After a tasty bowl of granola and some leftover French Toast, we hugged Jorge through our 100 pounds of gear and set out in the rain to find a taxi. As soon as we pulled up to the intersection for La Esperanza, a mini bus was waiting for us and the driver’s helpers took our packs from the trunk and heaved them onto the roof. Though we normally don’t mind that, the thought of our diaper filled packs sitting in the rain for the two hour drive to La Esperanza made us cringe. We claimed the front seats on the rather empty bus then looked at each other and smiled, knowing just how packed this thing would get.
At an elevation of 1700m, La Esperanza (Hope in English) is the highest town in all of Honduras and as we climbed, we could see that we were approaching a dense cloud. It was not long before we were in a fog so thick we could not see ten feet in front of us. This did not seem to phase the driver as his speed did not change to compensate. These mini buses are a Tiny Home architect’s dream because as it starts filling up, seats start unfolding out of everywhere and little boxes slide out to make more room. Within an hour, our eighteen seater mini bus had more than fifty people on it and we both had some locals squished right up against us. The “mui guapos” started right away and when you woke up from your morning nap, you were surprised to see all the dark eyes smiling at you.
As we emerged above the cloud, the views to La Esperanza were stunning and confirmed the fact that Honduras ties Nepal as the most beautiful country we have traveled through. In fact, as we got close to our destination, we noticed how much the landscape, buildings and people reminded us of Nepal. You were a champ when we pried ourselves out of the minibus and you found a corner with a tree and had a poop. There are not many babies who would ride a two hour bus, nap and nurse, then hold their poop until the diaper came off. You still amaze us everyday.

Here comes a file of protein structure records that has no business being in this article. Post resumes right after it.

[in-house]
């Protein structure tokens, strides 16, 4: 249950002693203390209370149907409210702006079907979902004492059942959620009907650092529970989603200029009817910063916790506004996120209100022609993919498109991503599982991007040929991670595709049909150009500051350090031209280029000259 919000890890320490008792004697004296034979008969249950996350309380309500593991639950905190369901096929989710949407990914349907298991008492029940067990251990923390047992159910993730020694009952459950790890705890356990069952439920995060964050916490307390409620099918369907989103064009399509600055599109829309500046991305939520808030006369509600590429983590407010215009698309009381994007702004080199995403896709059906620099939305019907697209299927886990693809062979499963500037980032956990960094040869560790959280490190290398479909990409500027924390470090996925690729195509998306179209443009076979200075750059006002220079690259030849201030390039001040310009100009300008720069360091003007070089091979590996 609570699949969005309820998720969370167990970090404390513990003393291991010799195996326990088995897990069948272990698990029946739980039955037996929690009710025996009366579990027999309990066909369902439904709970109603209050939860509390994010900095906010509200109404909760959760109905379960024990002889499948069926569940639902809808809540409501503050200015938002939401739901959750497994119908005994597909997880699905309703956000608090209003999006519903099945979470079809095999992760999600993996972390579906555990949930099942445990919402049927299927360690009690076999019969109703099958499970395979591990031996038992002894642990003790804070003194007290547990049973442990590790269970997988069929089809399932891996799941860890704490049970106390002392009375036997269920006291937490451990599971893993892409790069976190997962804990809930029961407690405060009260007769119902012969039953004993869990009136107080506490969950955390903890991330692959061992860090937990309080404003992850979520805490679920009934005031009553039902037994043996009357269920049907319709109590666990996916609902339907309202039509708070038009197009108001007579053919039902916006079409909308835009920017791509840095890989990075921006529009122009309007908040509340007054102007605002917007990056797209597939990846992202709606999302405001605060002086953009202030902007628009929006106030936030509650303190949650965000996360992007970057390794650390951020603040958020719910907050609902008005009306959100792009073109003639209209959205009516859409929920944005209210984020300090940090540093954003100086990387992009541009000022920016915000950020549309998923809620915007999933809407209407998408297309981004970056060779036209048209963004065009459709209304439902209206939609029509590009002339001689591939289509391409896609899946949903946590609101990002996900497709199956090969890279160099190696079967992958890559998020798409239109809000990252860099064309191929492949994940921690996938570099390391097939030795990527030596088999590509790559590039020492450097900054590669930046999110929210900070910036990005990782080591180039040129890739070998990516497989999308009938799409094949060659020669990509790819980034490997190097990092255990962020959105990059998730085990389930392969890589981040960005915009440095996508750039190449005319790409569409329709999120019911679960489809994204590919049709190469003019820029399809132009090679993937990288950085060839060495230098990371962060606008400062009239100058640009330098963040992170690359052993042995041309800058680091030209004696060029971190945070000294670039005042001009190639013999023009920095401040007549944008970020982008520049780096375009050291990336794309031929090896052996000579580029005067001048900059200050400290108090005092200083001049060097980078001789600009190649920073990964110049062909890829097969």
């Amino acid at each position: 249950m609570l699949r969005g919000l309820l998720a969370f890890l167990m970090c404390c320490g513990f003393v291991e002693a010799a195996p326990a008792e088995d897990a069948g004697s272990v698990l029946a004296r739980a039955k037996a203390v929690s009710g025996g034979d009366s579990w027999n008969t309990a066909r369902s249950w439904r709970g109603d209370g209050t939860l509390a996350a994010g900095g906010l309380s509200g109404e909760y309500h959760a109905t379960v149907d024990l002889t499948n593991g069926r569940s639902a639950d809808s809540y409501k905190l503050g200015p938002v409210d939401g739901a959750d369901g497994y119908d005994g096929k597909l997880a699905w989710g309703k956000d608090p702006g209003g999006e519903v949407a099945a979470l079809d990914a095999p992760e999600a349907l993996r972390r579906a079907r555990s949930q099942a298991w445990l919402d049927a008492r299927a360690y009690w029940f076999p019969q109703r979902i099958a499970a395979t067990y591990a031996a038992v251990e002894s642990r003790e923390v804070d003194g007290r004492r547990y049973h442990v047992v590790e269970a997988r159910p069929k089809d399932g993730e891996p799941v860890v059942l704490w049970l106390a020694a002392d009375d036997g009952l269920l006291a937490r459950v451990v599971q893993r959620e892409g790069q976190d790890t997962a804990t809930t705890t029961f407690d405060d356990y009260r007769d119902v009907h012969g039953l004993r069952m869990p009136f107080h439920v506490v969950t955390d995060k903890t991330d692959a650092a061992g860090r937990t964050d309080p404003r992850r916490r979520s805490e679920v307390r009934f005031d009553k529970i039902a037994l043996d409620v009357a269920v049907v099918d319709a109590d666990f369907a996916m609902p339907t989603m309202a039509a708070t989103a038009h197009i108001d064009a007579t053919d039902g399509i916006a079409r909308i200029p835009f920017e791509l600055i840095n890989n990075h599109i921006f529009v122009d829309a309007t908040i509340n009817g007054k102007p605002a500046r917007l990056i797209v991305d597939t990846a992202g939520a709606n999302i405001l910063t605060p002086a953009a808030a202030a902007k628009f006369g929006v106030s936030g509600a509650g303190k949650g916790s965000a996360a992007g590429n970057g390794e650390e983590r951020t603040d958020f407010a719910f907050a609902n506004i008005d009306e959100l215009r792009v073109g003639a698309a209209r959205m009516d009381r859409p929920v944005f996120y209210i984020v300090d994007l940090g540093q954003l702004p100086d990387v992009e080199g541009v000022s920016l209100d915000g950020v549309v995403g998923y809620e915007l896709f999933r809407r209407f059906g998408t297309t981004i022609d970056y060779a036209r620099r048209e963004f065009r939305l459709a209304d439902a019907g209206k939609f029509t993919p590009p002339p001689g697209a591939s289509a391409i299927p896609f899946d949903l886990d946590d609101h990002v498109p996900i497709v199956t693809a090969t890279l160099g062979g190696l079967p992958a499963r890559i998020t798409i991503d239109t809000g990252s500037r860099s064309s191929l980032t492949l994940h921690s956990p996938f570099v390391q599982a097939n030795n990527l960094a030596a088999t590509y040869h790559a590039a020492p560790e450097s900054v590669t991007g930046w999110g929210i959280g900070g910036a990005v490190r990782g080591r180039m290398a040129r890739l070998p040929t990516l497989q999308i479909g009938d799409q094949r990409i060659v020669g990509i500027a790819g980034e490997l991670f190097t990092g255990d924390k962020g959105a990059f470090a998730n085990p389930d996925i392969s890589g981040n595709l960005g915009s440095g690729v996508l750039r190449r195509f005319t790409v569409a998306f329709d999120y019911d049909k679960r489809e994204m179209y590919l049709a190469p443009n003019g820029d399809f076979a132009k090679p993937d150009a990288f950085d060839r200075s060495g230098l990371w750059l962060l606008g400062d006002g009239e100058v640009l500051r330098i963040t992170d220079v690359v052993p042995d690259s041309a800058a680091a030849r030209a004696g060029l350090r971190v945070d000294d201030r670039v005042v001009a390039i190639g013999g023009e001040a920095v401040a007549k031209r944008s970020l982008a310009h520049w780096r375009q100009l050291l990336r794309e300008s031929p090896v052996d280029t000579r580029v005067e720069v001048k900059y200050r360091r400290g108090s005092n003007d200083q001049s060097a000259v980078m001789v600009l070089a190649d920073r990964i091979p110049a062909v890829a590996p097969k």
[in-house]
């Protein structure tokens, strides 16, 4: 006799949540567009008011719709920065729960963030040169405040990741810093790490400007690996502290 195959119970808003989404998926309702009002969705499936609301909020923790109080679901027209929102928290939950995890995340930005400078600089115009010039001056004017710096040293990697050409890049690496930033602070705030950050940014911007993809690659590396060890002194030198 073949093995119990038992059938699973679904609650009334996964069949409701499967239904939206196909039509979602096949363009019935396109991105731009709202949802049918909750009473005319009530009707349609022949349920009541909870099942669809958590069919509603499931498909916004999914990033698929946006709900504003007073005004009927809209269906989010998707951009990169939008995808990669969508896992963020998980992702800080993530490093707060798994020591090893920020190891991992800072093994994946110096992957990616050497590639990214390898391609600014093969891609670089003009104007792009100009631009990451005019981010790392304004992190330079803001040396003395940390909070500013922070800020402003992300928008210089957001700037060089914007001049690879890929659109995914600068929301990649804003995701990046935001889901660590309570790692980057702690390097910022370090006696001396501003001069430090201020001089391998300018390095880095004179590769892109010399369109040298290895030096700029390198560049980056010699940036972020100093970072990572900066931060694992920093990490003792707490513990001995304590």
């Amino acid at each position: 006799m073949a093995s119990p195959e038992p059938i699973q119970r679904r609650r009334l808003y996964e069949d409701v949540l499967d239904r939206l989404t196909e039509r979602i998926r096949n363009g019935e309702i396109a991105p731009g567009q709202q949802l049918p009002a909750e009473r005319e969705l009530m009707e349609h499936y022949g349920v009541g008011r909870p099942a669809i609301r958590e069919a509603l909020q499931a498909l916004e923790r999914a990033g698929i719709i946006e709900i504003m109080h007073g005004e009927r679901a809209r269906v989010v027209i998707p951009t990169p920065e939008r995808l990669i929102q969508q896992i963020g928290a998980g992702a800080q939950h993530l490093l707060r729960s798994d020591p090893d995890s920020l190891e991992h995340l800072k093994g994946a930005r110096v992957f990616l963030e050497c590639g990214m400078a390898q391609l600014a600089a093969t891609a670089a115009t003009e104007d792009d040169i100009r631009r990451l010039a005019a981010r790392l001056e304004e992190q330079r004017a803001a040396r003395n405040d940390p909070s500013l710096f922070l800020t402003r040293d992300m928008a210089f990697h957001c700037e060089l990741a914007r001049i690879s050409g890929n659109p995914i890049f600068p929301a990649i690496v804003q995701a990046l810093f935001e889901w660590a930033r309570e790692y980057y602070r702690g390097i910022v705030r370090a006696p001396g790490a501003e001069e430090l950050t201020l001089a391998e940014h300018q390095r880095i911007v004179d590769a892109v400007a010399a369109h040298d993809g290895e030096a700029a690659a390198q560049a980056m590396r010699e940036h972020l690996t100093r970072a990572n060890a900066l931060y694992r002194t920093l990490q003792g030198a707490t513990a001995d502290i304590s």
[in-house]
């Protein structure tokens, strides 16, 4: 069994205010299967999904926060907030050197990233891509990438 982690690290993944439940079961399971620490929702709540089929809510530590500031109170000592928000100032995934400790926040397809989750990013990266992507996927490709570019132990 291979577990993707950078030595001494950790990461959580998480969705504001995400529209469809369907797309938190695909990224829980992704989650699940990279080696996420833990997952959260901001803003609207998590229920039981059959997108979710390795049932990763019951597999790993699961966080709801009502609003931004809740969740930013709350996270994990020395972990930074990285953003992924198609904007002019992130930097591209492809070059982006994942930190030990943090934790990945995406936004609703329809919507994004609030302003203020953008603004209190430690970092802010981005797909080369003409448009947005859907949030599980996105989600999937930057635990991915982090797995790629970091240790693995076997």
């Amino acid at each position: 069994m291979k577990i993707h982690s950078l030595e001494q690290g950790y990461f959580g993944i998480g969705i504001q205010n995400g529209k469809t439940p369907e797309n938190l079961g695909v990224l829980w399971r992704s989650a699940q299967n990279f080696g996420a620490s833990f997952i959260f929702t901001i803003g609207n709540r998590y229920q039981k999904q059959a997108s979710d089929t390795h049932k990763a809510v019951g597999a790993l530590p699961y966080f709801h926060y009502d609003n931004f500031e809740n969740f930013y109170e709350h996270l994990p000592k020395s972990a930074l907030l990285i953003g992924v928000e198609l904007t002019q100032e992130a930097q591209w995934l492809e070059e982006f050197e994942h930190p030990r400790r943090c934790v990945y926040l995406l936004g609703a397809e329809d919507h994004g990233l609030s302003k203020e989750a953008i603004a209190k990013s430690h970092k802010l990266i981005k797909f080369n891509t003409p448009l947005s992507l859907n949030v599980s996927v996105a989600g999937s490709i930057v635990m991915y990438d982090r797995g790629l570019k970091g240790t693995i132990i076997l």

It was Sunday market in La Esperanza and this is where we met our next Couchsurfing host, Odair and three French Canadian girls, all of whom are working on 6-month contracts with Canadian based NGOs that work with Women’s Rights and Sustainable Farming. We thought it very interesting that so many people working in the not-for-profit sector are also on Couchsurfing. It seems like those who value social capital over material capital also have a healthy understanding of trust and reciprocity. We tossed our packs in their pickup truck then took some time to peruse the market and buy some produce for a vegetable soup. Visiting these markets makes us wish that we had access to a large refrigerator and that we were staying put for more than a few days because the colors and smells are captivating and the prices are fair. In this market, you can buy 26 bananas for $1, 22 oranges for $1 and a pound of sweet strawberries for $1. That’s right…strawberries! Since the climate in La Esperanza has more in common with Canada than the rest of Honduras, they are able to grow strawberries and peaches!
The girls rode in the back of the pickup and when we arrived at our room, they quickly hopped out and each grabbed a pack. Their friend Marta who was also working for the NGO just vacated her apartment since her contract was up, so the Canadians sweet talked the landlord into letting us use the apartment for a few days. We have our own room with a bathroom, a simple kitchen, a small dining area, and a mini fridge. After washing all of your diapers and hanging them on the line, we made a hearty vegetable soup, strolled around town before it became too dark, then called it a night, eager to do some more exploring when we woke.